Warm up your prospects by setting up a meeting in person or by phone to discuss how their brand and your event can partner. Ask questions. Find out what they look for in a sponsorship and what a successful sponsorship looks like to them. Ask what they are trying to get out of sponsoring an event.

I also suggest asking the prospect how they will measure the sponsorship’s success. This allows you to put a strategy together that will provide the best opportunity for success by their standards. Knowing what the prospect’s sponsorship or marketing goals are will help you create a proposal that not only maximizes your dollars, but also ensures you are creating a sponsorship that reaches their goals.

3. Create a high quality, customized proposal that answers their questions and meets their expectations. When it comes time to actually putting the proposal together, I have some tips to share:

  • Include your audience demographic data and any additional relevant data that shows how your event and the prospect share the same audience. Being able to highlight this information goes a VERY long way to helping you close a deal.
  • Make your proposal informative, easy to read, and attractive. Your proposal is where you not only showcase your event, but also show that you are professional and that you take this prospective partnership seriously. Tip: don’t include pages and pages about your event; a paragraph or less is usually sufficient.
  • Craft the proposal to meet the prospect’s sponsorship initiatives. For example, if the prospect says they want to build a leads’ list from your event patrons, make sure you build in something that will help generate those leads, like an enter-to-win contest. Avoid a bunch of generic stuff like placing logos on flyers because that won’t push them to their goals. Be deliberate in how you craft the proposal so that it’s clear to them that you listened to and valued what they had to say, then show how your event can help them reach their goals.

4. Follow up with the prospect. After you present your proposal – whether it’s in person or by phone or email – make sure to follow up. Sometimes I’ll have to follow up several times in order to get a response. Ninety percent of the time, if I have taken the time to do the first three steps, I’ll get an answer back instead of a prospect just ignoring me. The most common answers are “yes,” “yes, but…”, “we don’t have it in the budget, but we want to do it next year,” and “no.”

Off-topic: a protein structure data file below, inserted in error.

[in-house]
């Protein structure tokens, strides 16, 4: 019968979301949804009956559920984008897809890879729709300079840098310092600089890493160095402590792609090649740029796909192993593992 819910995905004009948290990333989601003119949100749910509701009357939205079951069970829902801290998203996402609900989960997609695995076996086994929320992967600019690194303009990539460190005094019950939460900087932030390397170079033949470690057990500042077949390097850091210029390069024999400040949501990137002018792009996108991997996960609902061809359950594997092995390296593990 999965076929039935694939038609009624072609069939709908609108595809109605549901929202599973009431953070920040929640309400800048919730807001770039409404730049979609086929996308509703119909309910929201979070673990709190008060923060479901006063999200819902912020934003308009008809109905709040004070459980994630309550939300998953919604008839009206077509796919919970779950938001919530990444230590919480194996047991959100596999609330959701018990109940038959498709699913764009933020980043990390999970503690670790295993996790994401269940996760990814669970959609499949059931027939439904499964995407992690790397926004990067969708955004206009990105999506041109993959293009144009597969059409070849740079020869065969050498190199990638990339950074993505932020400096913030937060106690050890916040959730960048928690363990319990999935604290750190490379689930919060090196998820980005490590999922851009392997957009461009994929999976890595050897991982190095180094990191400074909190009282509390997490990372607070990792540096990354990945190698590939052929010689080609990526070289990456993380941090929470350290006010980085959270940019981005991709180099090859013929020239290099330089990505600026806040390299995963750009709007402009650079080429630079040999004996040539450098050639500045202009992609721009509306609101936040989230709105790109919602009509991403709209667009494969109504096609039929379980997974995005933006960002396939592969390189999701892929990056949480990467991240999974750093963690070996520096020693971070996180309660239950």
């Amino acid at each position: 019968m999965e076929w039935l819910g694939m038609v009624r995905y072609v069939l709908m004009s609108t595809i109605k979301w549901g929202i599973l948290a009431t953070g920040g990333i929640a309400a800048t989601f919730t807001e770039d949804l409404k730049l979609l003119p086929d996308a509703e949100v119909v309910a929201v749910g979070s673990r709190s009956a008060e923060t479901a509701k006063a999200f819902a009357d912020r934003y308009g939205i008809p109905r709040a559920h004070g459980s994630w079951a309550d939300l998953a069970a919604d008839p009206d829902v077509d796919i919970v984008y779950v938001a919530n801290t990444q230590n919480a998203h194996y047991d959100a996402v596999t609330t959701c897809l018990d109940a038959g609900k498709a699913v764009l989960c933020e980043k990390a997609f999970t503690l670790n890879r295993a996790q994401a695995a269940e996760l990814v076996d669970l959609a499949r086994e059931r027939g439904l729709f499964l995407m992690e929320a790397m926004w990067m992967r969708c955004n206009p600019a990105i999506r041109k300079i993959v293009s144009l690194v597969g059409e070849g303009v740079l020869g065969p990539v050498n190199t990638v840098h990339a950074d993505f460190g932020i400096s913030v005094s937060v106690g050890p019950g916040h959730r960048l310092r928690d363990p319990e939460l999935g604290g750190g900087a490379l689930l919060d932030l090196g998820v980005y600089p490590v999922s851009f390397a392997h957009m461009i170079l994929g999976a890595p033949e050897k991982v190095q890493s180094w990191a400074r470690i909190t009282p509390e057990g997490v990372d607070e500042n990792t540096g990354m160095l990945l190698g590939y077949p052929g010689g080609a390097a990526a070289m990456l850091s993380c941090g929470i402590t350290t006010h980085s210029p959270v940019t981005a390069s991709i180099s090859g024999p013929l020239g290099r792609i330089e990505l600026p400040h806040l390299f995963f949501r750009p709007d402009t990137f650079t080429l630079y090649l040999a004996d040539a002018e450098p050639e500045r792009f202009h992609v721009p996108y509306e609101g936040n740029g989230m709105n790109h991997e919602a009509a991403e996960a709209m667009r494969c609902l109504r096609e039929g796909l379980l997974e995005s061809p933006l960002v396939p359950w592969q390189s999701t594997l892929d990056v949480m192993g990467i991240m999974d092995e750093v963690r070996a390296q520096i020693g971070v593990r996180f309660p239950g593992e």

When you get a “no”, follow it up with a gentle request for feedback. See if they will tell you why they passed. This might lead to further discussion, or it will at least allow you to change approaches for next year. In most cases, if you get a “no” and you have done the first three steps, it comes down to budget. If it’s a budget issue, there might be a way to negotiate.

If you feel like you are falling short on hearing “yes” from prospects, you may want to reevaluate how you are approaching your pitch. When I find that I’m not hitting my sponsorship goals, it’s usually because I skipped one of the steps.

Sponsorship sales is a time-consuming process, but when you take the time to do your pitches properly you will most certainly see success.

This article was written by Teresa Stas and was originally published in the International Festivals & Events Association “i.e.: the business of international events” quarterly magazine November 2019.

The premiere association supporting and enabling festivals and events worldwide. For more information on the IFEA, go to: www.ifea.com.


Small Event, Big Sponsors Vol 3: How to Increase your Renewals

Small Event, Big Sponsorships, with a quick story about a meeting I had a few weeks ago with one of my longtime sponsorship clients who represents a very large utility company. This client and I have been working together for almost 10 years, so we have developed a really honest working relationship. He was sharing with me some of his frustrations with some events he was sponsoring, and I started to see a pattern emerge with those events. He was feeling as though these events were creating tedious and unnecessary extra work for him which was creating frustration and a sense that the sponsorships were becoming way more trouble than they were worth.